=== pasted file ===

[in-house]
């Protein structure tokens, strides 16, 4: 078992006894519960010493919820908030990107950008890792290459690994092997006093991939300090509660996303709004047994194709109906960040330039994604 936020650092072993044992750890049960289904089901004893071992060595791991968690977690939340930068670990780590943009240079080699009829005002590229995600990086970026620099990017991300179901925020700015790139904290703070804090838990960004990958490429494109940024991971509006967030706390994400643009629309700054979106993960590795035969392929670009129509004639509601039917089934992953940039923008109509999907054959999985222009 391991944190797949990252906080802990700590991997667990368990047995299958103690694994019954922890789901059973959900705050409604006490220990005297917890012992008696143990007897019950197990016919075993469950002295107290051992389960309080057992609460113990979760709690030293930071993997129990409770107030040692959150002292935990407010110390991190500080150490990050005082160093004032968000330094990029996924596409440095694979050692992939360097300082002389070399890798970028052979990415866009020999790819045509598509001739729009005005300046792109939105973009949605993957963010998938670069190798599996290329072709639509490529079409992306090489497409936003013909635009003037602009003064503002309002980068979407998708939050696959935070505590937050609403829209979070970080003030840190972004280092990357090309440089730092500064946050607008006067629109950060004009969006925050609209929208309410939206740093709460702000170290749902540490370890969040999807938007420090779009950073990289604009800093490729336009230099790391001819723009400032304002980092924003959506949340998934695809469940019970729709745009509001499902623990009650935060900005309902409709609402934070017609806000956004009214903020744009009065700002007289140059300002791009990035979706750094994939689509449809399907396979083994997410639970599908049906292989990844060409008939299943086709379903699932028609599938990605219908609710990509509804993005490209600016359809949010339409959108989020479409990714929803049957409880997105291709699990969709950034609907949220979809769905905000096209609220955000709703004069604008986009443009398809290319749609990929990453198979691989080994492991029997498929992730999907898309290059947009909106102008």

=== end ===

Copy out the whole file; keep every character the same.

[in-house]
């Protein structure tokens, strides 16, 4: 078992006894519960010493919820908030990107950008890792290459690994092997006093991939300090509660996303709004047994194709109906960040330039994604 936020650092072993044992750890049960289904089901004893071992060595791991968690977690939340930068670990780590943009240079080699009829005002590229995600990086970026620099990017991300179901925020700015790139904290703070804090838990960004990958490429494109940024991971509006967030706390994400643009629309700054979106993960590795035969392929670009129509004639509601039917089934992953940039923008109509999907054959999985222009 391991944190797949990252906080802990700590991997667990368990047995299958103690694994019954922890789901059973959900705050409604006490220990005297917890012992008696143990007897019950197990016919075993469950002295107290051992389960309080057992609460113990979760709690030293930071993997129990409770107030040692959150002292935990407010110390991190500080150490990050005082160093004032968000330094990029996924596409440095694979050692992939360097300082002389070399890798970028052979990415866009020999790819045509598509001739729009005005300046792109939105973009949605993957963010998938670069190798599996290329072709639509490529079409992306090489497409936003013909635009003037602009003064503002309002980068979407998708939050696959935070505590937050609403829209979070970080003030840190972004280092990357090309440089730092500064946050607008006067629109950060004009969006925050609209929208309410939206740093709460702000170290749902540490370890969040999807938007420090779009950073990289604009800093490729336009230099790391001819723009400032304002980092924003959506949340998934695809469940019970729709745009509001499902623990009650935060900005309902409709609402934070017609806000956004009214903020744009009065700002007289140059300002791009990035979706750094994939689509449809399907396979083994997410639970599908049906292989990844060409008939299943086709379903699932028609599938990605219908609710990509509804993005490209600016359809949010339409959108989020479409990714929803049957409880997105291709699990969709950034609907949220979809769905905000096209609220955000709703004069604008986009443009398809290319749609990929990453198979691989080994492991029997498929992730999907898309290059947009909106102008």